Internews Center for Innovation & Learning

Internews Center for Innovation & Learning
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Maps, the Power of the Crowd and Big Data Verification

On 17 September, I was invited by the European Journalism Centre (EJC) to attend the PICNIC Festival 2012 at the EYE Film Institute in Amsterdam, where they hosted an entire session entitled “Maps, the Power of the Crowd, and Big Data Verification.”  This session focused on the crucial role of crowdsourced information in humanitarian emergencies. With this event, the Centre wanted to address issues related to the verification of data collected via crowdsourcing and social media, and the potential role of traditional media in this process. 

The EJC session consisted of four presentations and panel discussions on different aspects of data gathering and visualization like maps, crowdsourcing, and data verification. The first session, entitled “The Changing Society and Media Ownership,” was led by EJC Director Wilfried Ruetten and had some incredibly knowledgeable speakers like LSE Polis Director Charlie Beckett and Storyful Editorial Director David Clinch. The discussion revolved around the social and political changes that traditional news outlets are facing due to the influence of new technologies and social media, and how the combination of new technologies, public participation and traditional journalist skills can actually help in creating better journalism.  Interestingly, both speakers seemed to agree that the future of traditional media lies in the combination of traditional journalism skills with social media skills, shifting away from the focus on product creation towards an emphasis on a collaborative creation process. 

This panel discussion was followed by my presentation on “Crowdsourced Mapping and Verification in Humanitarian Response.” In this presentation, I introduced the audience to crisis mapping and its components, and highlighted the latest developments in this field. I explained how crisis mapping has been used in the context of humanitarian emergencies, and discussed the challenges for all actors involved in the collection, use, and verification of crowdsourced information.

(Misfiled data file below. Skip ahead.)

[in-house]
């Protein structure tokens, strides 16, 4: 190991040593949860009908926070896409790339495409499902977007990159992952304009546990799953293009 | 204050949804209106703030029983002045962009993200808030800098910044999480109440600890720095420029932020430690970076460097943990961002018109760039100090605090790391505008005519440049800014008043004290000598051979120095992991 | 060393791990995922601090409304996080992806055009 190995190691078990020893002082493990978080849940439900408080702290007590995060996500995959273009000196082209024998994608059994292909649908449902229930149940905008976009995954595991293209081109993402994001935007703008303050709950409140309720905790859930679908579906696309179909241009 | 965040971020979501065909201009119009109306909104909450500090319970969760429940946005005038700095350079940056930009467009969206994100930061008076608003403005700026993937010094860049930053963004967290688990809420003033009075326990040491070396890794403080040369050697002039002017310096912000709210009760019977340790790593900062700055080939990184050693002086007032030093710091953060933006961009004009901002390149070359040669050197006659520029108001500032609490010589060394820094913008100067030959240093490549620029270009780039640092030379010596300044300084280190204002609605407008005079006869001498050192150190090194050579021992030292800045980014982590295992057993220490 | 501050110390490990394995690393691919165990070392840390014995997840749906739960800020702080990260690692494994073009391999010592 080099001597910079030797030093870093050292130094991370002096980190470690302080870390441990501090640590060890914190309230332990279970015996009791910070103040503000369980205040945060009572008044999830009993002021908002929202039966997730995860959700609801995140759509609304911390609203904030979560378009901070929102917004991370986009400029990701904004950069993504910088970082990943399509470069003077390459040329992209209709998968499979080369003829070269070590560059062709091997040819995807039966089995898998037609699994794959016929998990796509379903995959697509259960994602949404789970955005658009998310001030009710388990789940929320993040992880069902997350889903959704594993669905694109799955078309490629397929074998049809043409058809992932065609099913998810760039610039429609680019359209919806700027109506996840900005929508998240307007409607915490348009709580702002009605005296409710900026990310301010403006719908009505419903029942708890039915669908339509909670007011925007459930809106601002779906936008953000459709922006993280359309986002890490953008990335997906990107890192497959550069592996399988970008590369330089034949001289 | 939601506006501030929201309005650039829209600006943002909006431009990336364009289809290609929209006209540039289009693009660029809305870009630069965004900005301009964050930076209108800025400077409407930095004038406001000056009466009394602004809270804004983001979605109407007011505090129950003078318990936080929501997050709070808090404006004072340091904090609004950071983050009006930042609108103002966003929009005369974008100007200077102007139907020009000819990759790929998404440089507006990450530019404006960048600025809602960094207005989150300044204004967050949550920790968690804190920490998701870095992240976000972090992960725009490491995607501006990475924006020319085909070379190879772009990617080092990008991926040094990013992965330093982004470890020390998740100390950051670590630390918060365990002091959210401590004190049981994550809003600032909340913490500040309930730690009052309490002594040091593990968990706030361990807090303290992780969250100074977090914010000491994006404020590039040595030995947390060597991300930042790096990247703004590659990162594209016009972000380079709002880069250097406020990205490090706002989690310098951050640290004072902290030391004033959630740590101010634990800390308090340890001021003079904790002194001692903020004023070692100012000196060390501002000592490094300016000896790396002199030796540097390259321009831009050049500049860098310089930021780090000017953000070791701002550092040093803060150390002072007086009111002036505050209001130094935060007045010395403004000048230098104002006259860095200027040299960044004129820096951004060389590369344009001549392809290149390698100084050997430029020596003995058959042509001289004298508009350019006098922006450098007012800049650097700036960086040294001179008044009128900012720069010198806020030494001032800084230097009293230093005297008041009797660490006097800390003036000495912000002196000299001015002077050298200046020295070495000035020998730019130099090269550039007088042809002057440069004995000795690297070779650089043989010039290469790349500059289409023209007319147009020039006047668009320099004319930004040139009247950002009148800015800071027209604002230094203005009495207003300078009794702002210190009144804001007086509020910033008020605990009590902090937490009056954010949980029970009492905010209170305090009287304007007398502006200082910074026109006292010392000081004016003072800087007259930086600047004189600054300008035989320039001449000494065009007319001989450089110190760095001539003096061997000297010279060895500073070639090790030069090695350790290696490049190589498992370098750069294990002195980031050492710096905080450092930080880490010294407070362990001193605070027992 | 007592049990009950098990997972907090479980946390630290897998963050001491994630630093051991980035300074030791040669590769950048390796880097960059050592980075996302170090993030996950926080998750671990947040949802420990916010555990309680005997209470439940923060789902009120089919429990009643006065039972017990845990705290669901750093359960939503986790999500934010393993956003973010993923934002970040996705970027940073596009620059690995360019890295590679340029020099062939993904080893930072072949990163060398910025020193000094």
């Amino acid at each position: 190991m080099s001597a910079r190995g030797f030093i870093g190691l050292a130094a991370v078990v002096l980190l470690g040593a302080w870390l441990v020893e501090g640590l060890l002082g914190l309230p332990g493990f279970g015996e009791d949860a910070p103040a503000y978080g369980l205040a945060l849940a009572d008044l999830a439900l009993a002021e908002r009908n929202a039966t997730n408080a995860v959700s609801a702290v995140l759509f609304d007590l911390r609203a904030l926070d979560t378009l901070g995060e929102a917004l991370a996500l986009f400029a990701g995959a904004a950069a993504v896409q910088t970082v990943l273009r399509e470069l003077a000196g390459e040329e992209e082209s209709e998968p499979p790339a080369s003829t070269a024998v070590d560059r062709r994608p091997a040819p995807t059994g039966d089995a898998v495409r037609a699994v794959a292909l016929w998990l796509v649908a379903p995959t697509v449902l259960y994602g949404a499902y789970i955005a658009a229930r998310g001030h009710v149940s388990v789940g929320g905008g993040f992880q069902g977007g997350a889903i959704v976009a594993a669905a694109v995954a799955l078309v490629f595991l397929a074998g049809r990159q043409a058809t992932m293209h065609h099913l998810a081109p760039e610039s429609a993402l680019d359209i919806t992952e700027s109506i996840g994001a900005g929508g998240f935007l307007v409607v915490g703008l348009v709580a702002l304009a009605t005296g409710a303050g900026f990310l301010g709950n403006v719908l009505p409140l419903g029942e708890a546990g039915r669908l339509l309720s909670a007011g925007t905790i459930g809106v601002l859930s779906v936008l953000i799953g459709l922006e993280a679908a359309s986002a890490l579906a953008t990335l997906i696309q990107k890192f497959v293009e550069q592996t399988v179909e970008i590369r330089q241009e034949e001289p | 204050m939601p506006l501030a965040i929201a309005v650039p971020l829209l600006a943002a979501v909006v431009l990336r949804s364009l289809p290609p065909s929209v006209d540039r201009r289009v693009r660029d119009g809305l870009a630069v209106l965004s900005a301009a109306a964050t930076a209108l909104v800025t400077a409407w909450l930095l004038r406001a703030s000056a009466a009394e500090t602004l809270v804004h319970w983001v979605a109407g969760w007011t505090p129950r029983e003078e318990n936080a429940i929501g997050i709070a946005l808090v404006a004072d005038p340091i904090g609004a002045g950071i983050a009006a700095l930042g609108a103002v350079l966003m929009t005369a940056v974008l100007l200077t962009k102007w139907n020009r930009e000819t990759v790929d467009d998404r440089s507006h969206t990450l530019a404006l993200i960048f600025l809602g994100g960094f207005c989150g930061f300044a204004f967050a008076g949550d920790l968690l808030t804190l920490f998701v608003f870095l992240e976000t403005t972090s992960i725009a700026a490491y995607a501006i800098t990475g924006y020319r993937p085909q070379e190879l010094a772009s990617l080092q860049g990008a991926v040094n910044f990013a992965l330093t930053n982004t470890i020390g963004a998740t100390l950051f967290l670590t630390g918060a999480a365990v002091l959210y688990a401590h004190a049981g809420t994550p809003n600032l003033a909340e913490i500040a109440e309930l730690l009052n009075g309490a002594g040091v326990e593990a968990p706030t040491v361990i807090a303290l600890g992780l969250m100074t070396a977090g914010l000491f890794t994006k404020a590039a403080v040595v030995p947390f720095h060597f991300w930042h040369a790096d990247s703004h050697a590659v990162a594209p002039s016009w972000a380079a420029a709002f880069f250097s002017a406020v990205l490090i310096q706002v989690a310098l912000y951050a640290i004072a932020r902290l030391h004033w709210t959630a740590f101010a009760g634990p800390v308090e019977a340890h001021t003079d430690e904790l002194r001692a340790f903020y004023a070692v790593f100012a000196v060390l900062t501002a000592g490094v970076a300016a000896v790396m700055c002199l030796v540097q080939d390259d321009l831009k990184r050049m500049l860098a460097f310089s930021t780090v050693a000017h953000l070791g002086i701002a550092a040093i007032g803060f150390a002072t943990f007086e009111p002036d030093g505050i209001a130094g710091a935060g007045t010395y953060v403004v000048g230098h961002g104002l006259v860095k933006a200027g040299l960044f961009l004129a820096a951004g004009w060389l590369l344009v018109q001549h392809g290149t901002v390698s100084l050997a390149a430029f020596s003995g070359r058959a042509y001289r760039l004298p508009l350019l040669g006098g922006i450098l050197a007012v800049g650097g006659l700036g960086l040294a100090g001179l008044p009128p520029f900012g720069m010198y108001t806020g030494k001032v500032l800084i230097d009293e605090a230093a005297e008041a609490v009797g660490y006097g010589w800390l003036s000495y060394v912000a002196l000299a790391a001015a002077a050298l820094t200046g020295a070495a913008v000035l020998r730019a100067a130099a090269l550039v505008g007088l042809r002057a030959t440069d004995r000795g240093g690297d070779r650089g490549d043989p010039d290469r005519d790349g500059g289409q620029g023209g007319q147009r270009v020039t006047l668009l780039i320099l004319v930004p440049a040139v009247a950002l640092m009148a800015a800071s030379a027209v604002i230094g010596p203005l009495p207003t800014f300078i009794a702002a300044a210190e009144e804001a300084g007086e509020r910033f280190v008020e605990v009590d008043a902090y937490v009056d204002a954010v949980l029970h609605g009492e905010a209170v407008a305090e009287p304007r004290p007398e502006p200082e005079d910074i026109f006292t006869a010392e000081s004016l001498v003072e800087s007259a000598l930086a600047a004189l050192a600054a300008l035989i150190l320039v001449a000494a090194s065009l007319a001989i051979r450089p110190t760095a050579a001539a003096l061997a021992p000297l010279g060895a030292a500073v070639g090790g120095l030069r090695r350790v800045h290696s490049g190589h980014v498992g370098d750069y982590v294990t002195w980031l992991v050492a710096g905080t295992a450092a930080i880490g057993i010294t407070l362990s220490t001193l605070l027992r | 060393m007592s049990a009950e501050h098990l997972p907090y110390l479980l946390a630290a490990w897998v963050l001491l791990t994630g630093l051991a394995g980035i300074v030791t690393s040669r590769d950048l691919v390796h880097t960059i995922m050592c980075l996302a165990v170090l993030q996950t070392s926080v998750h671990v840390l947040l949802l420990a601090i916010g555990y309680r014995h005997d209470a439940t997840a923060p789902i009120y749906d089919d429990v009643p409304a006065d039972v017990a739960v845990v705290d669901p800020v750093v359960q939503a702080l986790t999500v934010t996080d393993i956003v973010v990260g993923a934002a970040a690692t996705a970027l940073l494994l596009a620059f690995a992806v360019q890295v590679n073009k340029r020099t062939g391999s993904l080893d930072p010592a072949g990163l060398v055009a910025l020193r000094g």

See the video of my presentation here:

I was also asked to serve as a moderator on the third pannel entited “Crisis Mapping – Best Practices," where Helena Puig Larrauri (Co-Founder of the Standby Task Force (SBTF)), Harry Wood (Board of Directors, Humanitarian OpenStreetMap Team (HOT)), and I discussed the issue of verification when it comes to crowdsourcing projects that use volunteers to gather and process data in the context of humanitarian emergencies.  Helena described the work of the Standby Volunteer Task Force, a network of volunteers that support humanitarian organizations in creating, managing and populating crisis maps, as well as in processing information coming from social media, to allow responders and decision makers to respond more effectively and rapidly to humanitiarian crisis. Harry explained how the work of OpenStreetMap (the Wikipedia of maps) to create baseline maps can be extremely beneficial to humanitarian responders on the ground if used in combination with other kinds of data (a very good example of this is the incredible effort put forward by the OSM community during the Haiti earthquake to assist emergency responders on the ground). During the panel discussion, I asked Helena and Harry to talk about the importance of verifying crowdsourced information in a crisis situation, considering the risks associated with the distributions of false information both to responders and to beneficiaries.  Both of them explained OSM and SBTF's processes for verifying information, and how this verification process can in fact be crowdsourced itself. 

The last session, “Verifying Crowdsourced Information – Journalists as Curators,” featured Matthew Eltringham, Founding Editor of the BBC UGC Hub, Erik van Heeswijk, Digital Editor-in-Chief of VPRO, David Clinch, Editorial Director of Storyful, and Charlie Beckett, Director of LSE Polis. The panel was an incredible discussion on how user-generated content can be used both by traditional news outlets such as the BBC or new types of media initiatives like Storyful. What emerged in this panel was the extreme importance of context and analysis, as well as the incredible value that traditional journalism offers in terms of applying traditional media techniques (like investigative journalisms) to new media. In this context, all panelists agreed that the rise of social media is an opportunity for journalists to turn user-generated content into high-quality news sources. However, this would require traditional media players to not only appreciate the important role that social media is playing in today's information landscape, but further accept that leveraging new media is a new role that they need to create for themselves.